Accessibility of these tools is creating a new generation of data-driven designers and creatives who access verified insights while allowing their creativity to be let loose. The combination of data and design
and creativity is a big win for all, from creatives to brands, as well as consumers.

So this all sounds pretty positive. Where is the challenge then? Ultimately, with the constant pace of development of these tools, we need to co-exist and not be replaced! Using the new tools to our advantage and creating a symbiotic relationship with new technologies because they are here to stay. And they’re getting more accessible and ubiquitous.

There is a growing set of tools and programmes online, like DALL-E (1) and Midjourney where you can create images from keyword searches that scour the internet and then create brand new amazing images which the creative can refine. For example, if you type in ‘dog on a skateboard juggling bananas,’ it comes up with the most incredible thing. These tools have created pictures that have won art competitions and fooled judges. The speed of AI and how fast it can put out results utilised well is amazing. We can create results at such a pace that we couldn’t think of ourselves, then select the best out of these and hone and boost the quality or amount of choice. Or better, we can use these results as a starting point to explore where that creativity goes.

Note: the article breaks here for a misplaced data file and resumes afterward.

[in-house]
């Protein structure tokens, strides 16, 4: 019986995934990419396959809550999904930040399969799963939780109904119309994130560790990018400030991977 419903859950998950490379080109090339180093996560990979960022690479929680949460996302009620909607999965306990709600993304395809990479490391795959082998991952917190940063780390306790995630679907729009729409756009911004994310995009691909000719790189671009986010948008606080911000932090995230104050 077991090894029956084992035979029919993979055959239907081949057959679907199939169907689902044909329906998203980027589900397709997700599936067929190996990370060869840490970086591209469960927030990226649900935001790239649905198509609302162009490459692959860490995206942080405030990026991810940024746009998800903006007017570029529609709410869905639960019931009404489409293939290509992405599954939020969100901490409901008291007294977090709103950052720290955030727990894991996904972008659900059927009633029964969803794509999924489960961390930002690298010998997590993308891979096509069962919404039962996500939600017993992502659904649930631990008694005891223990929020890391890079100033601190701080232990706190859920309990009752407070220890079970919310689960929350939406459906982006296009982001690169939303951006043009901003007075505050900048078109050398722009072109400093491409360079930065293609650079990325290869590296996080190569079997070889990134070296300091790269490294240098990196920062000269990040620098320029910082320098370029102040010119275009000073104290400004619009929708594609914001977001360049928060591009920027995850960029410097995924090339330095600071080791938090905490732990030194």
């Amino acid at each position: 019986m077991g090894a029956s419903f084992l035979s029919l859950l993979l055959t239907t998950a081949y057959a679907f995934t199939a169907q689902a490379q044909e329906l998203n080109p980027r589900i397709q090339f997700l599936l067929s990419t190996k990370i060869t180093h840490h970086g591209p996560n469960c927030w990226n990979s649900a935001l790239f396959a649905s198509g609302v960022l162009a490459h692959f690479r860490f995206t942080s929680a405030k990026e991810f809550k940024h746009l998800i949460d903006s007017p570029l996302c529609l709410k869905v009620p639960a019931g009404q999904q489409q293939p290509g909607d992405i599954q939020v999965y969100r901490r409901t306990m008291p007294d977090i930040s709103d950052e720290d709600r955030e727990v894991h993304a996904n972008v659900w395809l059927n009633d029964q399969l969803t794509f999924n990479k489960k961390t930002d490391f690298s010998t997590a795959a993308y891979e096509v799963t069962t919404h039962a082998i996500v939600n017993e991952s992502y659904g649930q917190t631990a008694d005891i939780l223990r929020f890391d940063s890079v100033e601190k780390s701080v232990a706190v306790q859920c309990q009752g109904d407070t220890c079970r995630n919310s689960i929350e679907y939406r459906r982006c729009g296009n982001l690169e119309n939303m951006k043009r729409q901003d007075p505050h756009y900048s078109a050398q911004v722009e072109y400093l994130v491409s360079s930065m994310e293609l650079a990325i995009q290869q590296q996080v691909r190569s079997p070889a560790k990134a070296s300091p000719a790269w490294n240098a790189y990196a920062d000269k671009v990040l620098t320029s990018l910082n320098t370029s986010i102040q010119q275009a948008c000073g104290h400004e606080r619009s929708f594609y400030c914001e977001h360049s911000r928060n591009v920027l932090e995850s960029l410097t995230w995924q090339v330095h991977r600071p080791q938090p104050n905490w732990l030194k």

It’s a brand new horizon, I guess. How can you verify that this is an original piece or where this has come from? That’s a whole other subset of where this goes. You can get robots to paint things and do things technically, very well. That’s fun. But I think it’s about the humans interacting and knowing how to utilise the products. Otherwise, we just press the button that entertains us and we will become the people in WALL-E, playing Sony Playstation 37 in these weird suits, just being mindlessly entertained. What is it to be human? What is consciousness? Are these machines ever going to be conscious?


AI is a tool, and we just need to know how to use it. The possibilities are endless. But we have to be aware of the dangers of technology too. Let’s look at social media for example. I believe that with social media, we’re doing a great job of limiting or shrinking our creativity. With TikTok for example, we’re now staring at these 30 second pieces of content. We don’t yet know how this hypershort content is influencing us and our kids’ behaviour. By creating these high intensity moments of content, do we have breathing space for proper creative thinking? That’s still a question to be answered.